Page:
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  1. #1
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    Default Induction hardening

    I was wondering if the ways on my Sheraton 9" AR lathe are hardened. Does anyone know how to test this ? Apparently, the Hercus 9" lathes were not hardened ? Found this interesting: Mike

    Induction hardening - Wikipedia, the free encyclopedia

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  3. #2
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    Default

    Try giving some part of it a touch with a file.

  4. #3
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    Default

    Quote Originally Posted by morrisman View Post
    I was wondering if the ways on my Sheraton 9" AR lathe are hardened. Does anyone know how to test this ? Apparently, the Hercus 9" lathes were not hardened ? Found this interesting: Mike

    Induction hardening - Wikipedia, the free encyclopedia
    Mike,

    I did a bit of delving.

    From the Hercus 9 inch swing lathe brochure dated May 1970 - "The bed is of close grained alloy cast iron, naturally aged and precision ground. The working surface comprises two outer vee ways carrying the saddle and a third vee and flat accommodating the tailstock. When required beds can be supplied with flame hardened working surfaces."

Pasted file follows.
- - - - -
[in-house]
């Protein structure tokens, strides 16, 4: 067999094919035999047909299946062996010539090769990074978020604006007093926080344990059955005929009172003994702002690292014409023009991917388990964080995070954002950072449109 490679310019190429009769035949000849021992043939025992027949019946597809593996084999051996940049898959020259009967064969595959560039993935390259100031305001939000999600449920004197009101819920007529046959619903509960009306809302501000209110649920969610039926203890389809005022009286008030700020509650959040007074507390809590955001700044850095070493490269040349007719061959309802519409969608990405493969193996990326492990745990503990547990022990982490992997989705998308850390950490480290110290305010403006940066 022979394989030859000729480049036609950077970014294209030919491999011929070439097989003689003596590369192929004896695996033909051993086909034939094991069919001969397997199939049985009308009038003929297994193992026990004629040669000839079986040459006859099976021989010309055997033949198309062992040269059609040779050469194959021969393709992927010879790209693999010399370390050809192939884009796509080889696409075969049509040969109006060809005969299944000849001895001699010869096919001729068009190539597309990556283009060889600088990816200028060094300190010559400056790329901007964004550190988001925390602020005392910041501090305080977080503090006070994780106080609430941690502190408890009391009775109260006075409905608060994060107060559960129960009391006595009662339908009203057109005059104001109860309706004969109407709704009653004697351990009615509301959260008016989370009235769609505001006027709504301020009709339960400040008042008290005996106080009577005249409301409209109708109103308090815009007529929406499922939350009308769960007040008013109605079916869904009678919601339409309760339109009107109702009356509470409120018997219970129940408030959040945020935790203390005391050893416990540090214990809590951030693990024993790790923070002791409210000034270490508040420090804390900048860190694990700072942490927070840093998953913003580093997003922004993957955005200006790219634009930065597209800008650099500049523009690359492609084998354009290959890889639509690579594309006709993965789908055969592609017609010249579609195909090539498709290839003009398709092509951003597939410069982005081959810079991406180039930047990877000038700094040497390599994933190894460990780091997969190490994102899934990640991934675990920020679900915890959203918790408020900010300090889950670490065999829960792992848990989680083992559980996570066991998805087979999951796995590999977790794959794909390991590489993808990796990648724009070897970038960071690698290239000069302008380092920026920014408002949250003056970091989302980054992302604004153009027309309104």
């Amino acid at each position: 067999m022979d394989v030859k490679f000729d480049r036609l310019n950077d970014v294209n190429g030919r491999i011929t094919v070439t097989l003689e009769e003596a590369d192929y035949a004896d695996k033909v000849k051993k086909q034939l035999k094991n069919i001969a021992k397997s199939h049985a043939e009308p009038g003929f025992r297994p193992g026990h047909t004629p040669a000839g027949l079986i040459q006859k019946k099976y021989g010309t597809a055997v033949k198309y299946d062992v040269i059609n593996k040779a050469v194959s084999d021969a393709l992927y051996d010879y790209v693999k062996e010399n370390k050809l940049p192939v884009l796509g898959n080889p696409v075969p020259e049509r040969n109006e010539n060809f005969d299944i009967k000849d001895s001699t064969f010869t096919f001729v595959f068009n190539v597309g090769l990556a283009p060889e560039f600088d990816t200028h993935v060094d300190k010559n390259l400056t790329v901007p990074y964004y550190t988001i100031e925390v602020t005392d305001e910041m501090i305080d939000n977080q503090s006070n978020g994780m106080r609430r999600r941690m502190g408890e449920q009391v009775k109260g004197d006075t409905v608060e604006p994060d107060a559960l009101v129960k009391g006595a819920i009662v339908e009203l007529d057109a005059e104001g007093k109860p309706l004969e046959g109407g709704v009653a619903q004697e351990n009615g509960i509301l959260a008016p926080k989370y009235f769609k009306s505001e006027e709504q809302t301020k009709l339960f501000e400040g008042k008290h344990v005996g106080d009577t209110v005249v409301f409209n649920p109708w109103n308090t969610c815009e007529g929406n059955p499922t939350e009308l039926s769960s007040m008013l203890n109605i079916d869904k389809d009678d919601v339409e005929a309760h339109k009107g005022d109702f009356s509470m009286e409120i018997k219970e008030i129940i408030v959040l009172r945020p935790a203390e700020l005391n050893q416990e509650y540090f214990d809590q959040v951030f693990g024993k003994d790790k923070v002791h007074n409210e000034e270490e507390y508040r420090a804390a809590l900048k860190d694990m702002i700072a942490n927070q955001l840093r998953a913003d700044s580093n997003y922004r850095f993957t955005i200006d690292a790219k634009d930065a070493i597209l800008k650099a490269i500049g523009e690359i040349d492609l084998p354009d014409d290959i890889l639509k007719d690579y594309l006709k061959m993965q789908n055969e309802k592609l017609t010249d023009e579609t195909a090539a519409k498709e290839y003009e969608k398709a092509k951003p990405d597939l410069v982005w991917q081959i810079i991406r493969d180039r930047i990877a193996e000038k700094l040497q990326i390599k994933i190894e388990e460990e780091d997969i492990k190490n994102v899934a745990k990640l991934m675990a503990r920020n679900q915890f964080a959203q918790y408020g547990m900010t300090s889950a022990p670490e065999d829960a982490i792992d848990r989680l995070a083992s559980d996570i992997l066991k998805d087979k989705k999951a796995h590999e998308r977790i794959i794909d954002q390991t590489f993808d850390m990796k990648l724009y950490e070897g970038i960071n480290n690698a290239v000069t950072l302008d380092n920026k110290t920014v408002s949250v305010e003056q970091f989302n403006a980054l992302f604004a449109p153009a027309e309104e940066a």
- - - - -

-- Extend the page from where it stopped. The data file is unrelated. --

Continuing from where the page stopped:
Mention was made that if a Craftsman lathe was supplied as an instrument lathe it had a hardened bed.

    260 serial numbers included an H in the prefix if it was hardened. I don't know about the nines.

    BT

  5. #4
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    Default Ok

    Thanks Bob

    I had an idea that some were hardened . Seems it was an option, going by your brochures, on some of the Hercus models . Still not sure about what Sheraton in Melbourne did . The ways on mine exhibit visible wear towards the tailstock end, on the rear V of the pair of Vees , about 2 thou of ridge I would guess , but only at one end. Odd place to wear , it must have been caused by the tailstock being pushed up and down the ways by the students at the tech. school. The bed is also marked with little dents where they have dropped chucks on the bed at the headstock end. Mike

  6. #5
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    Default

    FWIW you can still have things flame hardened. Detroit Flame Hardening here in Melbourne can do it, but obviously the bed would have to be in good shape first, then ground afterward. No idea of cost, nor the benefit to a home shop.

    Greg
    It's all part of the service here at The House of Pain™

  7. #6
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    Default

    Many years ago I operated a couple of induction hardeners at an engineering firm in Adelaide. We did some stuff from Newcastle Steel mill so the big one was top of the range at the time. I rode in a cage along side of the head of the unit with a corded remote to control the process. The vertical traverse was based on a 25ft lathe bed. The top poked out the roof until an extra bit was built over it.

    This unit could do up to about 15in in diameter and about 20ft long. About 1980 it cost around half a mill to buy and setup.

    Dean

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